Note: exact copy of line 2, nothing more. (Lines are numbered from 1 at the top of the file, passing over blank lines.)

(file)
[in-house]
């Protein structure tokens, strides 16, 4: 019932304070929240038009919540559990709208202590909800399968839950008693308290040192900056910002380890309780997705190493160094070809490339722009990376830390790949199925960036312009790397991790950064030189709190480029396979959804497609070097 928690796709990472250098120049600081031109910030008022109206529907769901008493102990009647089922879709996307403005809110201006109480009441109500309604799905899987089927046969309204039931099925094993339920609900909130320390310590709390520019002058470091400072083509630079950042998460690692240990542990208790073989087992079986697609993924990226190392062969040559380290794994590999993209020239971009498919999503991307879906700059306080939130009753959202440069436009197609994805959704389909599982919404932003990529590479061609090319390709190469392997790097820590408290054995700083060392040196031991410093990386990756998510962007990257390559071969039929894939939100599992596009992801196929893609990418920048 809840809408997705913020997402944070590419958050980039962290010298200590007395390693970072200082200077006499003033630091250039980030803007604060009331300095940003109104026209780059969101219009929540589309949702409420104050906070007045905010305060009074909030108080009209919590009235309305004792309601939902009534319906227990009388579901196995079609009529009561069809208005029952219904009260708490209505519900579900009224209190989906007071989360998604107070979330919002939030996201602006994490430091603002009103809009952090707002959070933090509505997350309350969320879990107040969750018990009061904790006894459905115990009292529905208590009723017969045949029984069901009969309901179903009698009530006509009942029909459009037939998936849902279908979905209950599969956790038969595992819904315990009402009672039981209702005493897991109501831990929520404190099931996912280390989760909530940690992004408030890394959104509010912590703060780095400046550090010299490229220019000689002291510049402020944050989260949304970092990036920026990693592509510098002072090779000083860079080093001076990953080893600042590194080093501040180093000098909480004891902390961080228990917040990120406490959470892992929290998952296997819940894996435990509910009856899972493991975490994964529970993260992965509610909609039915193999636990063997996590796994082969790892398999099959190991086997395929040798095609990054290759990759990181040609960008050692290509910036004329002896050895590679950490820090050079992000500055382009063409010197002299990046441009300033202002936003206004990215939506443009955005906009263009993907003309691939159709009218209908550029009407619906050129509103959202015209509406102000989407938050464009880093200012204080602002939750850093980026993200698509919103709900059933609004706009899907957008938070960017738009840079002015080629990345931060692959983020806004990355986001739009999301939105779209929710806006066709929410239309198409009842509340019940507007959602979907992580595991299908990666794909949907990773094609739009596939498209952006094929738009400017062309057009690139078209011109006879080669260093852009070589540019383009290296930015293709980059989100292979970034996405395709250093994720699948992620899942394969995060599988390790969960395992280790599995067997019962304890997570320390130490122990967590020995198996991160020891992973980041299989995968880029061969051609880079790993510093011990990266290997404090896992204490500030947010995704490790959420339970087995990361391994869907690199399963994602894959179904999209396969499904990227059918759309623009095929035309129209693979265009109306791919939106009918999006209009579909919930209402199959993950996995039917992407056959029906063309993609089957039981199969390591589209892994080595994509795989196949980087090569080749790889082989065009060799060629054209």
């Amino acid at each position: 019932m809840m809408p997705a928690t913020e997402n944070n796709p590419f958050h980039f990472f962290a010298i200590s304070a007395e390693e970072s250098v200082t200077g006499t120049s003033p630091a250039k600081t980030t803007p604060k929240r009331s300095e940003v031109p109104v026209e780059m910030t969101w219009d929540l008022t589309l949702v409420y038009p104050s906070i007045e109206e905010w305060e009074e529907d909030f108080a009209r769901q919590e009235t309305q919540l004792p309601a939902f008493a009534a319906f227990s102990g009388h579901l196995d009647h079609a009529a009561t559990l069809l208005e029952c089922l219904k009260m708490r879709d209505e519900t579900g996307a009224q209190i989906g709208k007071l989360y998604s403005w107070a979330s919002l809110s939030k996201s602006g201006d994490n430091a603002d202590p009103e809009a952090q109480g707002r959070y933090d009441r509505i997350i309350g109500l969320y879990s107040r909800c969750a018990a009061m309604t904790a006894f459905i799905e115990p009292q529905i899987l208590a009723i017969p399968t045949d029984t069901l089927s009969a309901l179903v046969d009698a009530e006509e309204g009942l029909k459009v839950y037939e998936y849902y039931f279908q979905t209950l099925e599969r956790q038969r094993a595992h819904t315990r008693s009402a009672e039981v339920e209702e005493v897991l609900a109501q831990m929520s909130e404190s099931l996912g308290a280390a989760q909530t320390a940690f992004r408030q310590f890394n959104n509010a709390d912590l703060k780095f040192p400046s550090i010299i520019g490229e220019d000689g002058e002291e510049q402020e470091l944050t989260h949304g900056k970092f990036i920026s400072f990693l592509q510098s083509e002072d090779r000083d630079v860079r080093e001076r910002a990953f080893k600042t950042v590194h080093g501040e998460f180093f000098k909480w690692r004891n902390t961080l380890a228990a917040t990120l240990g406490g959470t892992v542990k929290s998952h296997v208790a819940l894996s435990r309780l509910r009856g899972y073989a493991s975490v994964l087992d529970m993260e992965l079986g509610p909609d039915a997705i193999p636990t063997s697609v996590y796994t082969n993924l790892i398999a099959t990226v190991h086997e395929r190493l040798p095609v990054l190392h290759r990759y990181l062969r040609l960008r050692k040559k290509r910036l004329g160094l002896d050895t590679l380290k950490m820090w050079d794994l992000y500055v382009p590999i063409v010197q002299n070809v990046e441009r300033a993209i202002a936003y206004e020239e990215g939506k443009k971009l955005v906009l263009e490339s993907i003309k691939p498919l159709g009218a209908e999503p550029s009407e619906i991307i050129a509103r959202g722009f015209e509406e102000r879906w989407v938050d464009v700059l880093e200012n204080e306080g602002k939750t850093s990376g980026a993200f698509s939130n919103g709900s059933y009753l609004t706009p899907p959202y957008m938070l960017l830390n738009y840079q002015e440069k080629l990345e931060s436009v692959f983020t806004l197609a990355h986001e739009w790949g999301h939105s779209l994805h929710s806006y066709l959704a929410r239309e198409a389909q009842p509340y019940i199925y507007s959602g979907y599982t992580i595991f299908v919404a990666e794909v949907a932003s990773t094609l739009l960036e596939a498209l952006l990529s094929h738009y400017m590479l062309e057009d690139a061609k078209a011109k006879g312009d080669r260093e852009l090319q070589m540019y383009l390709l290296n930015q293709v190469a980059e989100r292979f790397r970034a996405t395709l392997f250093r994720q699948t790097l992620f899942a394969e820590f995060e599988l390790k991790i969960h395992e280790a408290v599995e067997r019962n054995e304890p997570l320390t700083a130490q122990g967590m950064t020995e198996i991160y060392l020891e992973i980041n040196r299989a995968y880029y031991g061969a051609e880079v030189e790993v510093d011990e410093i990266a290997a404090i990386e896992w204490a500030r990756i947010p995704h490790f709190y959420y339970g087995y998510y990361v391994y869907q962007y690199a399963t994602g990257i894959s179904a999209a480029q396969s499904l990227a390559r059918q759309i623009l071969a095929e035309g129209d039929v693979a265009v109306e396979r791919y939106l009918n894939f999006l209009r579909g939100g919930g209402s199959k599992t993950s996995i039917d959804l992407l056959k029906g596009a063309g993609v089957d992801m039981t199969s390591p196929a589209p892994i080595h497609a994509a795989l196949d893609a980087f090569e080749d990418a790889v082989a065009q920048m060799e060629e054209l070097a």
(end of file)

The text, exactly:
């Protein structure tokens, strides 16, 4: 019932304070929240038009919540559990709208202590909800399968839950008693308290040192900056910002380890309780997705190493160094070809490339722009990376830390790949199925960036312009790397991790950064030189709190480029396979959804497609070097 928690796709990472250098120049600081031109910030008022109206529907769901008493102990009647089922879709996307403005809110201006109480009441109500309604799905899987089927046969309204039931099925094993339920609900909130320390310590709390520019002058470091400072083509630079950042998460690692240990542990208790073989087992079986697609993924990226190392062969040559380290794994590999993209020239971009498919999503991307879906700059306080939130009753959202440069436009197609994805959704389909599982919404932003990529590479061609090319390709190469392997790097820590408290054995700083060392040196031991410093990386990756998510962007990257390559071969039929894939939100599992596009992801196929893609990418920048 809840809408997705913020997402944070590419958050980039962290010298200590007395390693970072200082200077006499003033630091250039980030803007604060009331300095940003109104026209780059969101219009929540589309949702409420104050906070007045905010305060009074909030108080009209919590009235309305004792309601939902009534319906227990009388579901196995079609009529009561069809208005029952219904009260708490209505519900579900009224209190989906007071989360998604107070979330919002939030996201602006994490430091603002009103809009952090707002959070933090509505997350309350969320879990107040969750018990009061904790006894459905115990009292529905208590009723017969045949029984069901009969309901179903009698009530006509009942029909459009037939998936849902279908979905209950599969956790038969595992819904315990009402009672039981209702005493897991109501831990929520404190099931996912280390989760909530940690992004408030890394959104509010912590703060780095400046550090010299490229220019000689002291510049402020944050989260949304970092990036920026990693592509510098002072090779000083860079080093001076990953080893600042590194080093501040180093000098909480004891902390961080228990917040990120406490959470892992929290998952296997819940894996435990509910009856899972493991975490994964529970993260992965509610909609039915193999636990063997996590796994082969790892398999099959190991086997395929040798095609990054290759990759990181040609960008050692290509910036004329002896050895590679950490820090050079992000500055382009063409010197002299990046441009300033202002936003206004990215939506443009955005906009263009993907003309691939159709009218209908550029009407619906050129509103959202015209509406102000989407938050464009880093200012204080602002939750850093980026993200698509919103709900059933609004706009899907957008938070960017738009840079002015080629990345931060692959983020806004990355986001739009999301939105779209929710806006066709929410239309198409009842509340019940507007959602979907992580595991299908990666794909949907990773094609739009596939498209952006094929738009400017062309057009690139078209011109006879080669260093852009070589540019383009290296930015293709980059989100292979970034996405395709250093994720699948992620899942394969995060599988390790969960395992280790599995067997019962304890997570320390130490122990967590020995198996991160020891992973980041299989995968880029061969051609880079790993510093011990990266290997404090896992204490500030947010995704490790959420339970087995990361391994869907690199399963994602894959179904999209396969499904990227059918759309623009095929035309129209693979265009109306791919939106009918999006209009579909919930209402199959993950996995039917992407056959029906063309993609089957039981199969390591589209892994080595994509795989196949980087090569080749790889082989065009060799060629054209």